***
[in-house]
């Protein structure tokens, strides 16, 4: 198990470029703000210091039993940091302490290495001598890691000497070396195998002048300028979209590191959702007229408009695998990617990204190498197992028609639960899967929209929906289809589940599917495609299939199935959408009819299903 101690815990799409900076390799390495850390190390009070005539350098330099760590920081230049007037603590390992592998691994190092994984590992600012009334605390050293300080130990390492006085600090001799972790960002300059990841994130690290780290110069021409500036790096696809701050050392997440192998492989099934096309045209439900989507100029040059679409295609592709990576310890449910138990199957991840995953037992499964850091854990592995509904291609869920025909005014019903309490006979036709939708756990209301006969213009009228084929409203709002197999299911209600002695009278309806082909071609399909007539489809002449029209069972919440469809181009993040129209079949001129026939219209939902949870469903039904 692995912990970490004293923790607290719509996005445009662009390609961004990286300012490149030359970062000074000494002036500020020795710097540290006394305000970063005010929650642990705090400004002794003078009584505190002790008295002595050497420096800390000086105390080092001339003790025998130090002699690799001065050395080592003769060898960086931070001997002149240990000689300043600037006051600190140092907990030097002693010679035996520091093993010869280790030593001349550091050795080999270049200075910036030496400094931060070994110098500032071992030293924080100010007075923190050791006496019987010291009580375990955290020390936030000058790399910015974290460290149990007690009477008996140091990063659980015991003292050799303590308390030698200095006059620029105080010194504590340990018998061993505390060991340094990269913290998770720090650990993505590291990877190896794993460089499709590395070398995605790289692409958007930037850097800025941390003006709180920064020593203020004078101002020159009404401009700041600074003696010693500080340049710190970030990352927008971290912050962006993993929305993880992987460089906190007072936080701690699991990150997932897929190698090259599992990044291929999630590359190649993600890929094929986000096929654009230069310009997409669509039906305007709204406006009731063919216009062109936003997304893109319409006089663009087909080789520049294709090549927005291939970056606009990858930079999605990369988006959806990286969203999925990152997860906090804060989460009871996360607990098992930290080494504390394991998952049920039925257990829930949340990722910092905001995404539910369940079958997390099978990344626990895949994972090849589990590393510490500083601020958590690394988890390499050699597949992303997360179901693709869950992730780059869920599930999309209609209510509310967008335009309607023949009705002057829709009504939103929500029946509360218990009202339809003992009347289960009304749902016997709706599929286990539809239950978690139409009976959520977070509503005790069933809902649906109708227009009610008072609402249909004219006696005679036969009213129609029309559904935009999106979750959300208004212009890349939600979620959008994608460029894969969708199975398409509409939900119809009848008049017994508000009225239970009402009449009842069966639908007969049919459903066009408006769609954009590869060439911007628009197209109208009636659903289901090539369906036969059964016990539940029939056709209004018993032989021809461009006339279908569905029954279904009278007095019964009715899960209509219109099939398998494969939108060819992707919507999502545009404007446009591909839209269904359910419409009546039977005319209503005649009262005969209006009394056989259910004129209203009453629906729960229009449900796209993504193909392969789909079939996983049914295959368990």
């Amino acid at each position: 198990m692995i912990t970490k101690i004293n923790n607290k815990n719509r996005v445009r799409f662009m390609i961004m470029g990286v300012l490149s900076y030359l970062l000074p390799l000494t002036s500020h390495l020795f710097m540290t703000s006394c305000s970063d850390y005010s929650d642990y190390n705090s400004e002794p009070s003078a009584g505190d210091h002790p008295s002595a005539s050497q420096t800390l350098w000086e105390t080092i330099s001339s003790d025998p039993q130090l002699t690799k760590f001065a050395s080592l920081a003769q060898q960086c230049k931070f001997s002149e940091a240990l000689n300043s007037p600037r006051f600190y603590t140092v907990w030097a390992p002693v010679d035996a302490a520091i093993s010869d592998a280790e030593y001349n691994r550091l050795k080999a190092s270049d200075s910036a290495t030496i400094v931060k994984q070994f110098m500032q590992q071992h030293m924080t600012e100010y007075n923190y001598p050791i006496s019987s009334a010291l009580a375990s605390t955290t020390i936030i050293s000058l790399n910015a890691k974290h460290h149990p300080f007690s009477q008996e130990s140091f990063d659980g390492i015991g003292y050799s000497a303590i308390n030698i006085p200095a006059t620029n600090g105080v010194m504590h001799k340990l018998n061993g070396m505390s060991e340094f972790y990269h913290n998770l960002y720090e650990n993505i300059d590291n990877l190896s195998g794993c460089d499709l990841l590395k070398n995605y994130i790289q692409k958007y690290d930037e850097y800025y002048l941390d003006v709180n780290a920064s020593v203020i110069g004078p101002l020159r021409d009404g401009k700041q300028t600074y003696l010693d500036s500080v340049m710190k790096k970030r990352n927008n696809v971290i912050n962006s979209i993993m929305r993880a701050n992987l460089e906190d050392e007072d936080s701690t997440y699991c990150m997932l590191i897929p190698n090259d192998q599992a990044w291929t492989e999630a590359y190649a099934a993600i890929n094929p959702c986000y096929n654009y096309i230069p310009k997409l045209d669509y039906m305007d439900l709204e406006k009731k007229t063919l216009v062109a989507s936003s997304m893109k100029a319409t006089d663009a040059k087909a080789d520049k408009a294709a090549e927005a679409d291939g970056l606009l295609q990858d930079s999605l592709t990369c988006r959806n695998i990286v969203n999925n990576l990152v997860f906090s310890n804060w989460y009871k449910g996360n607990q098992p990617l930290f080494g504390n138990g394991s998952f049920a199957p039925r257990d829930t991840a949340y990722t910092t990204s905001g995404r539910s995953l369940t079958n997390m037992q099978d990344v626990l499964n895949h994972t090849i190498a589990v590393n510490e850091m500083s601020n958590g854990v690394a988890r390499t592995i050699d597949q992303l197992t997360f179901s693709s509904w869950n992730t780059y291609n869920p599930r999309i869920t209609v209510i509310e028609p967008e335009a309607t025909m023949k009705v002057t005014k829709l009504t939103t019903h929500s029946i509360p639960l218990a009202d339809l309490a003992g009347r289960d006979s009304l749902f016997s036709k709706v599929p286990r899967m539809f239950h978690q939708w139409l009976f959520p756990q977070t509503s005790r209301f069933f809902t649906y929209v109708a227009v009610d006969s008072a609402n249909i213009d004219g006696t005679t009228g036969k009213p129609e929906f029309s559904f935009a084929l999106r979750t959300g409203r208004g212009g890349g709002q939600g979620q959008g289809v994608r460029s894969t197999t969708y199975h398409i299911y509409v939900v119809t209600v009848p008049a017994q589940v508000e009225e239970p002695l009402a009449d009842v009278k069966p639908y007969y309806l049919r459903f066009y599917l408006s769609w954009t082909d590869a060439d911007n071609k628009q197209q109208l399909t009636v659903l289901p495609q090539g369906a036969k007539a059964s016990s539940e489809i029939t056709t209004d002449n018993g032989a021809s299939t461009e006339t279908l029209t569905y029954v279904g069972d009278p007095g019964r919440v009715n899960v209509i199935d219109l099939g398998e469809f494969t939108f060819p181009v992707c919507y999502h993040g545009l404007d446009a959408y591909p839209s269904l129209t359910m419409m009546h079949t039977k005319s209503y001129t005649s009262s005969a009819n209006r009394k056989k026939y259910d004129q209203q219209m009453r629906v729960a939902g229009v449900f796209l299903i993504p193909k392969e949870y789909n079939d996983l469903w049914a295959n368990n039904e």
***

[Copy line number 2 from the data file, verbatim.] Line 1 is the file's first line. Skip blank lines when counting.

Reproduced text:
């Protein structure tokens, strides 16, 4: 198990470029703000210091039993940091302490290495001598890691000497070396195998002048300028979209590191959702007229408009695998990617990204190498197992028609639960899967929209929906289809589940599917495609299939199935959408009819299903 101690815990799409900076390799390495850390190390009070005539350098330099760590920081230049007037603590390992592998691994190092994984590992600012009334605390050293300080130990390492006085600090001799972790960002300059990841994130690290780290110069021409500036790096696809701050050392997440192998492989099934096309045209439900989507100029040059679409295609592709990576310890449910138990199957991840995953037992499964850091854990592995509904291609869920025909005014019903309490006979036709939708756990209301006969213009009228084929409203709002197999299911209600002695009278309806082909071609399909007539489809002449029209069972919440469809181009993040129209079949001129026939219209939902949870469903039904 692995912990970490004293923790607290719509996005445009662009390609961004990286300012490149030359970062000074000494002036500020020795710097540290006394305000970063005010929650642990705090400004002794003078009584505190002790008295002595050497420096800390000086105390080092001339003790025998130090002699690799001065050395080592003769060898960086931070001997002149240990000689300043600037006051600190140092907990030097002693010679035996520091093993010869280790030593001349550091050795080999270049200075910036030496400094931060070994110098500032071992030293924080100010007075923190050791006496019987010291009580375990955290020390936030000058790399910015974290460290149990007690009477008996140091990063659980015991003292050799303590308390030698200095006059620029105080010194504590340990018998061993505390060991340094990269913290998770720090650990993505590291990877190896794993460089499709590395070398995605790289692409958007930037850097800025941390003006709180920064020593203020004078101002020159009404401009700041600074003696010693500080340049710190970030990352927008971290912050962006993993929305993880992987460089906190007072936080701690699991990150997932897929190698090259599992990044291929999630590359190649993600890929094929986000096929654009230069310009997409669509039906305007709204406006009731063919216009062109936003997304893109319409006089663009087909080789520049294709090549927005291939970056606009990858930079999605990369988006959806990286969203999925990152997860906090804060989460009871996360607990098992930290080494504390394991998952049920039925257990829930949340990722910092905001995404539910369940079958997390099978990344626990895949994972090849589990590393510490500083601020958590690394988890390499050699597949992303997360179901693709869950992730780059869920599930999309209609209510509310967008335009309607023949009705002057829709009504939103929500029946509360218990009202339809003992009347289960009304749902016997709706599929286990539809239950978690139409009976959520977070509503005790069933809902649906109708227009009610008072609402249909004219006696005679036969009213129609029309559904935009999106979750959300208004212009890349939600979620959008994608460029894969969708199975398409509409939900119809009848008049017994508000009225239970009402009449009842069966639908007969049919459903066009408006769609954009590869060439911007628009197209109208009636659903289901090539369906036969059964016990539940029939056709209004018993032989021809461009006339279908569905029954279904009278007095019964009715899960209509219109099939398998494969939108060819992707919507999502545009404007446009591909839209269904359910419409009546039977005319209503005649009262005969209006009394056989259910004129209203009453629906729960229009449900796209993504193909392969789909079939996983049914295959368990």